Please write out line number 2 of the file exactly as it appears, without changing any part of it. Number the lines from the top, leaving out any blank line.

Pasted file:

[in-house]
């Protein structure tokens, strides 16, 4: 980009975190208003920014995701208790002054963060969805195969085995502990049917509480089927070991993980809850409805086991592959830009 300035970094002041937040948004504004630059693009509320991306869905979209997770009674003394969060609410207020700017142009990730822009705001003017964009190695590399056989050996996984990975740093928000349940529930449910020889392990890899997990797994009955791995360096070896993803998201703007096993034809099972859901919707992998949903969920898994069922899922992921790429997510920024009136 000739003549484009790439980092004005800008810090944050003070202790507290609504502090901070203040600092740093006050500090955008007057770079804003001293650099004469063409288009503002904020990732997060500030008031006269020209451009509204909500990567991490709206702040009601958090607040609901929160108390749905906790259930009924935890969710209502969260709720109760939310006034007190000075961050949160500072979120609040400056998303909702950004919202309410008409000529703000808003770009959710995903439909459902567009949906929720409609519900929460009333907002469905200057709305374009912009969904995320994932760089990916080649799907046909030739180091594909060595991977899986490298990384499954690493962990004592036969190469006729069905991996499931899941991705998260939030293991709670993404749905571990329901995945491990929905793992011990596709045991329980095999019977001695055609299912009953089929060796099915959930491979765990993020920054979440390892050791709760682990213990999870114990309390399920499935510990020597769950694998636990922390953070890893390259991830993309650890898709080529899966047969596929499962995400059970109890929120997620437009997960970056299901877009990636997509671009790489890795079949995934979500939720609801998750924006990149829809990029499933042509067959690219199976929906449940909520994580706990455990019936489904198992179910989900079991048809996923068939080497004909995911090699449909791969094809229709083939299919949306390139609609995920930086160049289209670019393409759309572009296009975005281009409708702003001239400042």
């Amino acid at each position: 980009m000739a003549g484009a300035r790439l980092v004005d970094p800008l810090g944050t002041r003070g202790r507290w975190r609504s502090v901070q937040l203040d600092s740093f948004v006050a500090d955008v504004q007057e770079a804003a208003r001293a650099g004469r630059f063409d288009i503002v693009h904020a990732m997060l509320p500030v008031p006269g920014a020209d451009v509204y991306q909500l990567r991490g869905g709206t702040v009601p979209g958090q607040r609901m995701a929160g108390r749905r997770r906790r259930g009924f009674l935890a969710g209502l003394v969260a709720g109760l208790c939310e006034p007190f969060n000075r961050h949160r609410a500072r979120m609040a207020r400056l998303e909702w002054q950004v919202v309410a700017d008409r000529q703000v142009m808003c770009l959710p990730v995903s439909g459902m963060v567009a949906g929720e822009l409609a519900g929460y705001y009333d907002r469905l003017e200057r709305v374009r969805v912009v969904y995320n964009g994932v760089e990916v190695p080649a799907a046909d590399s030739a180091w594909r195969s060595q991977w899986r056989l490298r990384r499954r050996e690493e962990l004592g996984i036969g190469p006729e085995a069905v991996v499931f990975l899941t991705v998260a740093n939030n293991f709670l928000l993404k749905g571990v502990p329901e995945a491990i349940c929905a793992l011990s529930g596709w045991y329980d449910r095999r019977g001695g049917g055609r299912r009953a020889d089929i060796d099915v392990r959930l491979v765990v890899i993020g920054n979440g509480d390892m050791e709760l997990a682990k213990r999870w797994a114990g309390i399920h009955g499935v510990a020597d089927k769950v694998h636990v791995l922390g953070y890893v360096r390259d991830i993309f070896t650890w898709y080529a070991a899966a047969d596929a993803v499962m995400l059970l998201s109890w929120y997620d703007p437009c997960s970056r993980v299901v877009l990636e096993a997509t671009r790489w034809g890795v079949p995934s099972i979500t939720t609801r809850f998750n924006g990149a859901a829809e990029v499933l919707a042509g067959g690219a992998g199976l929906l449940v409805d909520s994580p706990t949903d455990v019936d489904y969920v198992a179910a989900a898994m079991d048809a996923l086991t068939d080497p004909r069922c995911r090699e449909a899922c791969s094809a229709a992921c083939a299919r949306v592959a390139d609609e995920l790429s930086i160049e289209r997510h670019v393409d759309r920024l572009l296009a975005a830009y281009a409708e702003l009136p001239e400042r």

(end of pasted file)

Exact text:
């Protein structure tokens, strides 16, 4: 980009975190208003920014995701208790002054963060969805195969085995502990049917509480089927070991993980809850409805086991592959830009 300035970094002041937040948004504004630059693009509320991306869905979209997770009674003394969060609410207020700017142009990730822009705001003017964009190695590399056989050996996984990975740093928000349940529930449910020889392990890899997990797994009955791995360096070896993803998201703007096993034809099972859901919707992998949903969920898994069922899922992921790429997510920024009136 000739003549484009790439980092004005800008810090944050003070202790507290609504502090901070203040600092740093006050500090955008007057770079804003001293650099004469063409288009503002904020990732997060500030008031006269020209451009509204909500990567991490709206702040009601958090607040609901929160108390749905906790259930009924935890969710209502969260709720109760939310006034007190000075961050949160500072979120609040400056998303909702950004919202309410008409000529703000808003770009959710995903439909459902567009949906929720409609519900929460009333907002469905200057709305374009912009969904995320994932760089990916080649799907046909030739180091594909060595991977899986490298990384499954690493962990004592036969190469006729069905991996499931899941991705998260939030293991709670993404749905571990329901995945491990929905793992011990596709045991329980095999019977001695055609299912009953089929060796099915959930491979765990993020920054979440390892050791709760682990213990999870114990309390399920499935510990020597769950694998636990922390953070890893390259991830993309650890898709080529899966047969596929499962995400059970109890929120997620437009997960970056299901877009990636997509671009790489890795079949995934979500939720609801998750924006990149829809990029499933042509067959690219199976929906449940909520994580706990455990019936489904198992179910989900079991048809996923068939080497004909995911090699449909791969094809229709083939299919949306390139609609995920930086160049289209670019393409759309572009296009975005281009409708702003001239400042």